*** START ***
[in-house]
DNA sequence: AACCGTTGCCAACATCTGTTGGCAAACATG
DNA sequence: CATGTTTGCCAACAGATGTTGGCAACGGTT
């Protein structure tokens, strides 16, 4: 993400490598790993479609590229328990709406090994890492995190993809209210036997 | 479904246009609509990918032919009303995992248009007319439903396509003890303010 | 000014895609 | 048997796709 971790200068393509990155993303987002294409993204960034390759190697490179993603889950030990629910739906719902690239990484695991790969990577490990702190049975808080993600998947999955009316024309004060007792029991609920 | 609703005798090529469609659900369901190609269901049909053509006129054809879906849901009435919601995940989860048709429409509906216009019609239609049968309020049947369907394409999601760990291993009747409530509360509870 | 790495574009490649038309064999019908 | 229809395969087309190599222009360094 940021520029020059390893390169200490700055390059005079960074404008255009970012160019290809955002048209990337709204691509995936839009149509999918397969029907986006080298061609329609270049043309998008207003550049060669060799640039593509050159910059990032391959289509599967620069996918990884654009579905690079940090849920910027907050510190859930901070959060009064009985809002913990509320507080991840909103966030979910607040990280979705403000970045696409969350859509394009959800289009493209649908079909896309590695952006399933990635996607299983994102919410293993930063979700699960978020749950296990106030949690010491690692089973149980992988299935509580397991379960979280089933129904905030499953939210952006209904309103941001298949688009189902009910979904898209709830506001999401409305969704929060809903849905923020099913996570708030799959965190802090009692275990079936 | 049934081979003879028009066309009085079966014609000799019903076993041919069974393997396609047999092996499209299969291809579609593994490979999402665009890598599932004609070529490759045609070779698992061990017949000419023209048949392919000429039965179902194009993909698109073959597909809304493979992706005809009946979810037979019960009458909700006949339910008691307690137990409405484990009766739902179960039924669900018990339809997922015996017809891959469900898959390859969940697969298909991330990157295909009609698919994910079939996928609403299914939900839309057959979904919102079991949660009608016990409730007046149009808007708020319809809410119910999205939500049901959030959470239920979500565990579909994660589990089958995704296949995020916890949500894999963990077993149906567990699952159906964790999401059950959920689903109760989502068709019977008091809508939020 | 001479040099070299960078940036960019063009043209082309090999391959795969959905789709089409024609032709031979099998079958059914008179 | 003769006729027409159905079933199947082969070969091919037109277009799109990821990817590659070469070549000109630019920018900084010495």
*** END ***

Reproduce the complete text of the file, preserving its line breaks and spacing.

[in-house]
DNA sequence: AACCGTTGCCAACATCTGTTGGCAAACATG
DNA sequence: CATGTTTGCCAACAGATGTTGGCAACGGTT
């Protein structure tokens, strides 16, 4: 993400490598790993479609590229328990709406090994890492995190993809209210036997 | 479904246009609509990918032919009303995992248009007319439903396509003890303010 | 000014895609 | 048997796709 971790200068393509990155993303987002294409993204960034390759190697490179993603889950030990629910739906719902690239990484695991790969990577490990702190049975808080993600998947999955009316024309004060007792029991609920 | 609703005798090529469609659900369901190609269901049909053509006129054809879906849901009435919601995940989860048709429409509906216009019609239609049968309020049947369907394409999601760990291993009747409530509360509870 | 790495574009490649038309064999019908 | 229809395969087309190599222009360094 940021520029020059390893390169200490700055390059005079960074404008255009970012160019290809955002048209990337709204691509995936839009149509999918397969029907986006080298061609329609270049043309998008207003550049060669060799640039593509050159910059990032391959289509599967620069996918990884654009579905690079940090849920910027907050510190859930901070959060009064009985809002913990509320507080991840909103966030979910607040990280979705403000970045696409969350859509394009959800289009493209649908079909896309590695952006399933990635996607299983994102919410293993930063979700699960978020749950296990106030949690010491690692089973149980992988299935509580397991379960979280089933129904905030499953939210952006209904309103941001298949688009189902009910979904898209709830506001999401409305969704929060809903849905923020099913996570708030799959965190802090009692275990079936 | 049934081979003879028009066309009085079966014609000799019903076993041919069974393997396609047999092996499209299969291809579609593994490979999402665009890598599932004609070529490759045609070779698992061990017949000419023209048949392919000429039965179902194009993909698109073959597909809304493979992706005809009946979810037979019960009458909700006949339910008691307690137990409405484990009766739902179960039924669900018990339809997922015996017809891959469900898959390859969940697969298909991330990157295909009609698919994910079939996928609403299914939900839309057959979904919102079991949660009608016990409730007046149009808007708020319809809410119910999205939500049901959030959470239920979500565990579909994660589990089958995704296949995020916890949500894999963990077993149906567990699952159906964790999401059950959920689903109760989502068709019977008091809508939020 | 001479040099070299960078940036960019063009043209082309090999391959795969959905789709089409024609032709031979099998079958059914008179 | 003769006729027409159905079933199947082969070969091919037109277009799109990821990817590659070469070549000109630019920018900084010495």